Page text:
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George Morfogen and Kate Forbes
in All's Well That Ends Well
(Photo © Gerry Goodstein)
There is a partial answer to Sigmund Freud's famous query, "What do women want?" What some women want -- and few of them will deny it if they're being honest -- is the man who will disdain them, mistreat them, or at least behave as if they barely exist. Too often, women give the brush to the kind and considerate man immediately available to them and instead fall head over high heels for the low heel.

There may be no better example in dramatic literature of this potentially self-destructive type of woman than the otherwise intelligent and compassionate Helena in William Shakespeare's shadowy comedy All's Well That Ends Well, which Theatre for a New Audience is giving a handsome-production, directed by Darko Tresnjak.

If the play is rarely performed these days -- just as it was during Shakespeare's life -- it's because Helena's reasons for seeing the sun, moon, and stars in the cocky and self-impressed Bertram goes completely unexplained. The closest she comes to expressing grounds for her admiration is in a first soliloquy, where she admits dewily to allowing herself "every hour, to sit and draw his arched brows, his hawking eye, his curls." But just because she likes the looks of him, is that enough to make audiences give two figs for a lady who constantly devises means by which to trap the off-putting object of her daffy affection?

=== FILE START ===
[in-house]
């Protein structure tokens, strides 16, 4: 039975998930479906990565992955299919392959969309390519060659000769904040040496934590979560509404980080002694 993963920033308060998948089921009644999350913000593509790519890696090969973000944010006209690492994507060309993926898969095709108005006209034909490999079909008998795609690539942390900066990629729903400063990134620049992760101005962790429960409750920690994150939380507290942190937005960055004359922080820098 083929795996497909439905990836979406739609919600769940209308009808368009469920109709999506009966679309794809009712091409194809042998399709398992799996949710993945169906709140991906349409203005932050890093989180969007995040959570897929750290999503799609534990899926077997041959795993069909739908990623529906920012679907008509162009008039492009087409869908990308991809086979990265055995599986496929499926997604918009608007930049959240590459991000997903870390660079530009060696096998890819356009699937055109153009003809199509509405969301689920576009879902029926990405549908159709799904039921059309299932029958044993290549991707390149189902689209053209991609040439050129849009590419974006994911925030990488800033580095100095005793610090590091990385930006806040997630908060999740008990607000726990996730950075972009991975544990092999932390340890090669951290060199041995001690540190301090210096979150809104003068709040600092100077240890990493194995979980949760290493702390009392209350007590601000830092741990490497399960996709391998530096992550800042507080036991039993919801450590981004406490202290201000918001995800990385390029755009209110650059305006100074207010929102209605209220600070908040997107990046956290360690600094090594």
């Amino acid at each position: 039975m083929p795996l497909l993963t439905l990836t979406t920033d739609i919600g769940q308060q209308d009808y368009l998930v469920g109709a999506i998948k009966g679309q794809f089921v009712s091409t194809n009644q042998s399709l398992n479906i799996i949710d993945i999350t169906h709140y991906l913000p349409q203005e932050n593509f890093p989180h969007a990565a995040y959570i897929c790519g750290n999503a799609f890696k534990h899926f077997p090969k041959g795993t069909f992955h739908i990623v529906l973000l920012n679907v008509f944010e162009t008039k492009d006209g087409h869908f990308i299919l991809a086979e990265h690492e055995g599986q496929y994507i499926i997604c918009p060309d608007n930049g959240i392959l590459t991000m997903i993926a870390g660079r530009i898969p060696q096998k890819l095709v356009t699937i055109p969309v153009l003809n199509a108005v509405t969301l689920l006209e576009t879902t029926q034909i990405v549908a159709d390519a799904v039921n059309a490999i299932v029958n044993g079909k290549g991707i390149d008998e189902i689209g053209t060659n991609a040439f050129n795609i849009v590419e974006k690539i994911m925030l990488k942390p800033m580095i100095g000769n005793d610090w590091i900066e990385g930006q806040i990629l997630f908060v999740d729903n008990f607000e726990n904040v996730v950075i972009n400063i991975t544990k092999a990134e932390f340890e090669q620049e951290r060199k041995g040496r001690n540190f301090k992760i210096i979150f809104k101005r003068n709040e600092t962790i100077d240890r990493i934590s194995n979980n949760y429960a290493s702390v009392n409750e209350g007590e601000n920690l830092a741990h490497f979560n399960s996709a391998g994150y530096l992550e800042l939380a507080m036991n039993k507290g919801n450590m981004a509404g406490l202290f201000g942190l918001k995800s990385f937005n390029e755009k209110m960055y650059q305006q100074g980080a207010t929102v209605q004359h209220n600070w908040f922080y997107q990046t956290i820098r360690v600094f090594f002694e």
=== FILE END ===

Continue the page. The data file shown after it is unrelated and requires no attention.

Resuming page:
Helena's wiles here echo tactics that Shakespeare used in many of his other plays, such as the scenario in Measure for Measure by which a lady steals into a fellow's bed when he's expecting someone else, or The Winters' Tale ploy of a character returning to life who had been thought dead. These proceedings are interspersed with other activities, such as Helena's curing the king of a supposedly fatal fistula and demanding as reward the right to choose her husband from any man in the kingdom. While no one is surprised by her choice, at least four other comely soldiers -- all of them clearly better prospects than Bertram -- propose to her anyway. Meanwhile, the play's truly amusing subplot concerns Bertram's cowardly attendant, Parolles, who mistakenly thinks he's been kidnapped by enemies and spills the beans to them about company secrets.

Tresnjak's production is a classy one, in large part by virtue of David F. Gordon's dark set, which features a series of muted grey arches as well as a Florence skyline. Linda Cho's costumes are late Victorian/early Edwardian, and they're fine if sometimes unintentionally amusing. For example, Helena's traveling ensemble of long jacket, flat hat, and carpet bag --and later, a black umbrella -- resembles the Mary Shepard-Agnes Sims illustrations of Mary Poppins.

But this Helena, Kate Forbes, doesn't burst into Disney song. Instead, Forbes holds to the sincere, impassioned manner with which she strides steadfastly through the play. More importantly, she manages to infuse Helen's love for Bertram with a hint of self-doubt that goes some distance toward making the daft character more understandable.

Laurie Kennedy effectively brings out the sweetness and kindess of the Countess. Lucas Hall has both the hauteur and the curls for Bertram. George Morfogen, who is incapable of giving a static performance, is a king ready to dance a jig when returned to good health, while Adam Stein plays Parolles as a lovable scaredy-cat. Finally, the dramaturge for this production is Michael Feingold, and his judicious trimming of Shakespeare's text proves that even if it's not always true that all's well that ends well, it is true that all's improved that's edited well.

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